30 Years of Women, curated by gallery founder Jane Jackson and current owner Anna Walker Skillman, draws from Jackson Fine Art’s 30-year history of showing the most distinguished voices in 20th and 21st century photography. Whilst the gallery is closed, Gallery Director, Walker Skillman discusses the curation by the show and the intimacy between photographer and gallerist.
A: The exhibition draws from a 30-year history of the gallery – how did you begin to delve into the archives?
AWS: I originally started by asking Jane Jackson – my mentor and former owner of the gallery – to curate this exhibition with me. She started the gallery in 1990 and when I came on to work as her director in 1997, the photography fine art world was small and close. I would almost say it felt like an intimate family. She was a highly a respected photography dealer and is still highly regarded in the field. The fact she was located in the south made her unique. I remember first attending AIPAD in 1997 at the Hilton with her that year … I was an inexperienced 27-year-old, but many collectors would come and buy works then and there.
Now, it is so different. Collectors rarely buy on the spot at art fairs. The entire small art world has exploded into a huge mega art market including all kinds of media and platforms. It is overwhelming and satisfying sometimes, but other times not so much. Jane provided me with all of the tools I needed to flourish in my career, and I wanted to celebrate her contribution to photography in Atlanta. What I think sets Jackson Fine Art apart from other galleries is that we have tried very hard to retain the intimate environment and strong loyal relationships, whether buying in the gallery or online. To explore and curate for this show, I essentially looked at my database and picked out every female artist the gallery has sold, worked with or has an exhibition either in the past, present or future.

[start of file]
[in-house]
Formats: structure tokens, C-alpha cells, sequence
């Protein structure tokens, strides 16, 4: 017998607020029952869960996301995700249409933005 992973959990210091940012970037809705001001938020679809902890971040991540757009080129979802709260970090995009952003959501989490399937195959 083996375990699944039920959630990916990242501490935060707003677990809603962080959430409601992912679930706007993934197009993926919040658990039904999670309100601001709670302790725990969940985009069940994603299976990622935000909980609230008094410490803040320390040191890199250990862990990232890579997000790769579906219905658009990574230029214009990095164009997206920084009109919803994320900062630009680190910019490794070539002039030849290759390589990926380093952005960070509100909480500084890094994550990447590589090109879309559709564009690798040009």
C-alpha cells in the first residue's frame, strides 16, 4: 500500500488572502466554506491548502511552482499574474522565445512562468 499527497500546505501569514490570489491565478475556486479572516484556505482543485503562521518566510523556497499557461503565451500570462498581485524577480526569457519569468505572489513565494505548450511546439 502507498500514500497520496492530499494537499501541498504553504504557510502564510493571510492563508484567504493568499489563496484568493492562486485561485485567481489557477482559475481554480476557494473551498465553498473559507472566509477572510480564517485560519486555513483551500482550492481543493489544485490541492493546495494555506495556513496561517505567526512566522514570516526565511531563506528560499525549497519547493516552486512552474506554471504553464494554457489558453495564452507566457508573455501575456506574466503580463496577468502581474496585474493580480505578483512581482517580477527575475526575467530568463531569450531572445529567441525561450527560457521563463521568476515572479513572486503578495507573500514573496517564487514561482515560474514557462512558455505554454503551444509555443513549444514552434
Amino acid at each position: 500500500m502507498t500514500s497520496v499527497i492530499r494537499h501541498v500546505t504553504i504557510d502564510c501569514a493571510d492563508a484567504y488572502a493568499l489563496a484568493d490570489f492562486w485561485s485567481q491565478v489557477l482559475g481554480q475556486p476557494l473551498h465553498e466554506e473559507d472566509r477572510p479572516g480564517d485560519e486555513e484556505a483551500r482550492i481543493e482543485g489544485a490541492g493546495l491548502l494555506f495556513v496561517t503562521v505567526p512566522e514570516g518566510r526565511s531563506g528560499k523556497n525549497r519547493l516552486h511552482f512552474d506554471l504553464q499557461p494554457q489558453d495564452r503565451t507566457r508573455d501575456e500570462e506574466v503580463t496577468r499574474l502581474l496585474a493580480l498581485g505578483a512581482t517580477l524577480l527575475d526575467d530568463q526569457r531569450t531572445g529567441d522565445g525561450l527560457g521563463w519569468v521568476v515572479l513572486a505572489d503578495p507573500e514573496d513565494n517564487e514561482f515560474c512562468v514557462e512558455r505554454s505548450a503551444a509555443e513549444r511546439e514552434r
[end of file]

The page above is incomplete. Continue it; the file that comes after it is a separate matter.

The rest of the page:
A: What process did you take for the curation of this show? Are there connections between the works chronologically / thematically?
AWS: After I came up with the works from our archive, I began to think about the female artists I have admired from afar – meaning we have not had the opportunity to feature them in the gallery. The resulting show includes, I think, some of the most powerful female artists working today. I also enjoyed reaching out to women-owned galleries such as Yancey Richardson (whom I admire a great deal) to obtain works from Zanele Muholi and also to Rose Gallery to obtain the work of Jo Ann Callis, one of my favourites. I could also not do a show on female artists without including Elinor Carurcci. She is an incredible photographer and artist; her raw aesthetic reminds me of how difficult being a wife, a mother, a daughter and an artist came be. She brings truth to the human condition of women and their power to persevere.
A: The exhibition builds on the “strong female relationships that have defined Jackson Fine Art.” Can you expand on this in more detail, and how the relationship between artist and gallerist has evolved?